In the 20-odd years since the end of the Cold War — and the start of the modern Age of Uncertainty it ushered in — nothing illustrates better the West’s descent into intellectual backwardness than the naturalistic oversimplification of social and political problems on display in films like Surviving Progress.
Like many films displaying schadenfreude at the human condition, this one begins with baffled primates. You know your intelligence is going to be insulted, and your role as a member of the most sophisticated species on the planet reduced to that of a mate-battering caveman, when they wheel out the chimps.
The premise of the film is that modern civilisation is nothing more than a ‘progress trap’, an argument put forward by the film’s main narrator, Ronald Wright, on whose 2004 book, A Short History of Progress, the programme is based. Through a combination of bold assertions about future societal/environmental collapse and an almost farcical reduction of human consciousness to what another of the film’s talking heads calls “50,000 year-old hardware”, we are warned that the human race is going to hell in a handcart. Furthermore, we lack the wherewithal to solve the problems, because we insist on approaching them with the same mindset that created them in the first place.
Game Over, Man!
The groundwork for the main conceit of the programme is laid early on, with a series of short, sharp inputs from an array of academics, scientists and authors.
After Wright kicks off, there’s Gary Marcus, a cognitive psychologist who opines that natural evolution has left our brains unchanged for a very long time, and consequently rendered us incapable of making long-term decisions about ourselves, our families or the planet.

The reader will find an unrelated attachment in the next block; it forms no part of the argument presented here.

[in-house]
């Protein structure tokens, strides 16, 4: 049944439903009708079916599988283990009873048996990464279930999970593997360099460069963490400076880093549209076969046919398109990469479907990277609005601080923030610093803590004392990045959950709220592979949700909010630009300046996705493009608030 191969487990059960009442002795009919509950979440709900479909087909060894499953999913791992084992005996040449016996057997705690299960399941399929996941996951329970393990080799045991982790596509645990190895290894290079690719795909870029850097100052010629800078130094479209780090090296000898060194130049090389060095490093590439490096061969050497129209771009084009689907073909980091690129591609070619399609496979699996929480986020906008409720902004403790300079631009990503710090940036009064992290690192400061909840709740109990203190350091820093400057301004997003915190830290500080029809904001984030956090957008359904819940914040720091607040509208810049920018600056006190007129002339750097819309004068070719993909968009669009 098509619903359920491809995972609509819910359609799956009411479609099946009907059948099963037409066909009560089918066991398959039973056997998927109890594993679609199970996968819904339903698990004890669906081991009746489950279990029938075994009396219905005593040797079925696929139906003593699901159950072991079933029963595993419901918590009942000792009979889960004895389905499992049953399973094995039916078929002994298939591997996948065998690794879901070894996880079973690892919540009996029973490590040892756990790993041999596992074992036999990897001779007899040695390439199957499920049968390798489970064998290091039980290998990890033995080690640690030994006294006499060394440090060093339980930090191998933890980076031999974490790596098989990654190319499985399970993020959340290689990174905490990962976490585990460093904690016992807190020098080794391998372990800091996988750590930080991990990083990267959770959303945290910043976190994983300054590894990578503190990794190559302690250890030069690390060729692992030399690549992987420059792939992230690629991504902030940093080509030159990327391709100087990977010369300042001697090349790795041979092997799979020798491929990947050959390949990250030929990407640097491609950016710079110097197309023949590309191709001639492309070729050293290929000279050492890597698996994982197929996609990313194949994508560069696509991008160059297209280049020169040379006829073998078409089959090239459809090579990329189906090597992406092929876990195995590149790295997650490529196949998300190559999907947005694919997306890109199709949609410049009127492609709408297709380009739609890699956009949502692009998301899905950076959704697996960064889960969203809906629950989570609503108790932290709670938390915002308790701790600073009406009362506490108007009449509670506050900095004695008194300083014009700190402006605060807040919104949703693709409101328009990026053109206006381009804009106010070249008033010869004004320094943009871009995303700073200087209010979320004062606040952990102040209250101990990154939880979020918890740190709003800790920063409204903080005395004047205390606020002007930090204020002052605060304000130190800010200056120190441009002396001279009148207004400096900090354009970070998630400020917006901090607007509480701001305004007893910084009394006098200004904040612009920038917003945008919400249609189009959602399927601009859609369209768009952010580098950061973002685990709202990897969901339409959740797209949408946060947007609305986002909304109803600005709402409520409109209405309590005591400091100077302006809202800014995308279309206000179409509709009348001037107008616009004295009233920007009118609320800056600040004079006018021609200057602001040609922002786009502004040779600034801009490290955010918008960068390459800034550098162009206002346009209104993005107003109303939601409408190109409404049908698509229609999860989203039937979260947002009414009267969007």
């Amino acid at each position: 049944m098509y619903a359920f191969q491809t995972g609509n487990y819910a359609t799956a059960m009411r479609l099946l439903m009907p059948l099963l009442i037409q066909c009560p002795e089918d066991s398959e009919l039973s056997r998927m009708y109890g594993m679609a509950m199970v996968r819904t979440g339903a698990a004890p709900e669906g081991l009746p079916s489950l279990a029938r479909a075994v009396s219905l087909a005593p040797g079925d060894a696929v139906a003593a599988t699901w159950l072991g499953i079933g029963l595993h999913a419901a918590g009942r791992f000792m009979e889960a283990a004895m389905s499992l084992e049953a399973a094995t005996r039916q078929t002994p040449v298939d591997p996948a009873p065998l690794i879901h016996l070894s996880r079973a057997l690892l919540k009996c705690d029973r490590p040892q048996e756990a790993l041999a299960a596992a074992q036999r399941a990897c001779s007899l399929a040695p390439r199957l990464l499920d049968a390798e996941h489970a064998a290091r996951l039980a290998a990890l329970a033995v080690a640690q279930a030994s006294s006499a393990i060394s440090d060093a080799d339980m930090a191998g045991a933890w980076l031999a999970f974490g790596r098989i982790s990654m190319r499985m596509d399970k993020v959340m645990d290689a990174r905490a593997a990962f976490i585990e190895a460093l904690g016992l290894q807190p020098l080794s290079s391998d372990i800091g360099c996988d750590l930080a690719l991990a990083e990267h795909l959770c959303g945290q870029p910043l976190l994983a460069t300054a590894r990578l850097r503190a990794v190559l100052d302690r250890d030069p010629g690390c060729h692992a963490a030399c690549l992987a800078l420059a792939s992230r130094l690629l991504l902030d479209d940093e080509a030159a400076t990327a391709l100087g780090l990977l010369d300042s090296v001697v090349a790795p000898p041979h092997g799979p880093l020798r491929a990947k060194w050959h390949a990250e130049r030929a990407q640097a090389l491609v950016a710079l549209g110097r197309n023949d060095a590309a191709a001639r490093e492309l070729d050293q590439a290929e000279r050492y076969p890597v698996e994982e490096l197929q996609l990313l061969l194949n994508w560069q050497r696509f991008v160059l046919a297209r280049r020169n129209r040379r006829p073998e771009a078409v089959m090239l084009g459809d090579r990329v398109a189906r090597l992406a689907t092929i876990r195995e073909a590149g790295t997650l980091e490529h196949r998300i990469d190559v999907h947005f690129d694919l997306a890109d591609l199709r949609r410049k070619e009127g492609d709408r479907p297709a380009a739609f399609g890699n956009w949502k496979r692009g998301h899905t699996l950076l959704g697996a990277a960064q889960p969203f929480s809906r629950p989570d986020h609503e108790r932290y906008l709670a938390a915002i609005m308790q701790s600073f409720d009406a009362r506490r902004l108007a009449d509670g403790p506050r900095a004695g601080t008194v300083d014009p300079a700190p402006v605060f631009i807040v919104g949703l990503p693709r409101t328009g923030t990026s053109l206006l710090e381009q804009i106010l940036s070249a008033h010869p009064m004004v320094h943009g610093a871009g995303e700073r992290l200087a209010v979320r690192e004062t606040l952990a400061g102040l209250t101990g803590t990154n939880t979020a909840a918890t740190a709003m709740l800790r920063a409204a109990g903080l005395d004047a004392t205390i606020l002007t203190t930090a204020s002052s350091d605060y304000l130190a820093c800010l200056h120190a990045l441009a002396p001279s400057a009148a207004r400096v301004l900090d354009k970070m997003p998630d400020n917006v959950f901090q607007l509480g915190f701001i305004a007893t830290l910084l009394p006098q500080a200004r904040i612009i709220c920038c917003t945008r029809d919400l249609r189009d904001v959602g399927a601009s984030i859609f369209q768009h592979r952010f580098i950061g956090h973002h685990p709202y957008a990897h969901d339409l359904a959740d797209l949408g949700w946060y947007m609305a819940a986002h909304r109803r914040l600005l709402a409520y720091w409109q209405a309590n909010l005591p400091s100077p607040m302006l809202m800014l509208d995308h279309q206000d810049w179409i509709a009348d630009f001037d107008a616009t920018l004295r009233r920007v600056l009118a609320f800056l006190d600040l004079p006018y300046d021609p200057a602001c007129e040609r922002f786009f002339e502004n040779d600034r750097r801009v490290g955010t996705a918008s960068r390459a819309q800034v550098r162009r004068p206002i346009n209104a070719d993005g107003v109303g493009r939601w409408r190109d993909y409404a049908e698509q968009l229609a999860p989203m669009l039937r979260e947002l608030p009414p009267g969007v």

Then there’s Daniel Povinelli, a behavioural scientist who makes the excellent point that what distinguishes us from apes is that, when faced with a problem, we ask ‘why?’ He then goes on to make this profound human trait sound more dangerous and barbaric than infecting your partner with AIDS.
Even author Margaret Atwood is wheeled on to show (by way of hand movements) that the planet is only so big, cannot be made bigger, and is therefore a limited resource.
We’re told that our insatiable desire for ‘stuff’, and our refusal to contemplate the possibility of extinction due to this desire, means civilisation as we know it is doomed and a sharpish return to a more sparsely populated planet is our only hope. We are at the end of a two-hundred-year-old “failed experiment”.
Naturally, the film would have failed to display a grip on the zeitgeist without some ‘bankster-bashing’ so goes on to argue that the rise of oligarchies leads to failure to cancel debt, and thence the destruction of the Amazon Rainforest etc.
Sympathy for the Devil?
I feel almost able to forgive Thomas Malthus, the 18th century scholar whose name has become synonymous with the idea of the human population outstripping nature’s ability to supply it with sustenance. He was writing at a point in history where the benefits of industrial upheaval and refinement of agricultural technique were still to be determined.
But what can possibly justify the same apocalyptic pessimism on the behalf of individuals whose very ability to travel the globe shooting films proselytising eco-apocalypse are predicated on the social and technological gains made during that same failed experiment?
It seems we are living through an age where the disparity between the dazzling array of possibilities on human radar screens and the inability of those in charge to deal with the perennial problems of Famine, War, Plague and Death has never been greater. New materials are discovered and developed every year, yet the scale of environmental degradation continues apace; racism and anti-gay attitudes are fading away in the West, while bigotry and intolerance is seemingly on the march again in the East. Brussels fiddles while Europe burns.